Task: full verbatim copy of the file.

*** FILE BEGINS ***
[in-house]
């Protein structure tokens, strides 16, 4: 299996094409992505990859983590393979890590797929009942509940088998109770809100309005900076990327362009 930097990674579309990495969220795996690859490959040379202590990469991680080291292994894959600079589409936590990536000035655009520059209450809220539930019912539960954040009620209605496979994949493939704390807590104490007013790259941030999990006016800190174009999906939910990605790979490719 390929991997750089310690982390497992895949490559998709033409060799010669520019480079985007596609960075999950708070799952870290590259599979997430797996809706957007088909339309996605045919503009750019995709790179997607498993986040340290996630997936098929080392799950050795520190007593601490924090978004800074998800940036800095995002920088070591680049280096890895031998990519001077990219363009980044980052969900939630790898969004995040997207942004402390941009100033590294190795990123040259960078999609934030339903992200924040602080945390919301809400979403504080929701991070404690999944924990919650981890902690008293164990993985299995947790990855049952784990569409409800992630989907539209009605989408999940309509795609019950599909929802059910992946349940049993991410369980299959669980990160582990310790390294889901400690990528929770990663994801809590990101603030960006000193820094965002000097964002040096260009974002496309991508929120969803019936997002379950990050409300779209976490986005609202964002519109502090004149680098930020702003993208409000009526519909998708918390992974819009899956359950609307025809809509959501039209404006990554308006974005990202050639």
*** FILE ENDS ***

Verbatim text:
[in-house]
């Protein structure tokens, strides 16, 4: 299996094409992505990859983590393979890590797929009942509940088998109770809100309005900076990327362009 930097990674579309990495969220795996690859490959040379202590990469991680080291292994894959600079589409936590990536000035655009520059209450809220539930019912539960954040009620209605496979994949493939704390807590104490007013790259941030999990006016800190174009999906939910990605790979490719 390929991997750089310690982390497992895949490559998709033409060799010669520019480079985007596609960075999950708070799952870290590259599979997430797996809706957007088909339309996605045919503009750019995709790179997607498993986040340290996630997936098929080392799950050795520190007593601490924090978004800074998800940036800095995002920088070591680049280096890895031998990519001077990219363009980044980052969900939630790898969004995040997207942004402390941009100033590294190795990123040259960078999609934030339903992200924040602080945390919301809400979403504080929701991070404690999944924990919650981890902690008293164990993985299995947790990855049952784990569409409800992630989907539209009605989408999940309509795609019950599909929802059910992946349940049993991410369980299959669980990160582990310790390294889901400690990528929770990663994801809590990101603030960006000193820094965002000097964002040096260009974002496309991508929120969803019936997002379950990050409300779209976490986005609202964002519109502090004149680098930020702003993208409000009526519909998708918390992974819009899956359950609307025809809509959501039209404006990554308006974005990202050639």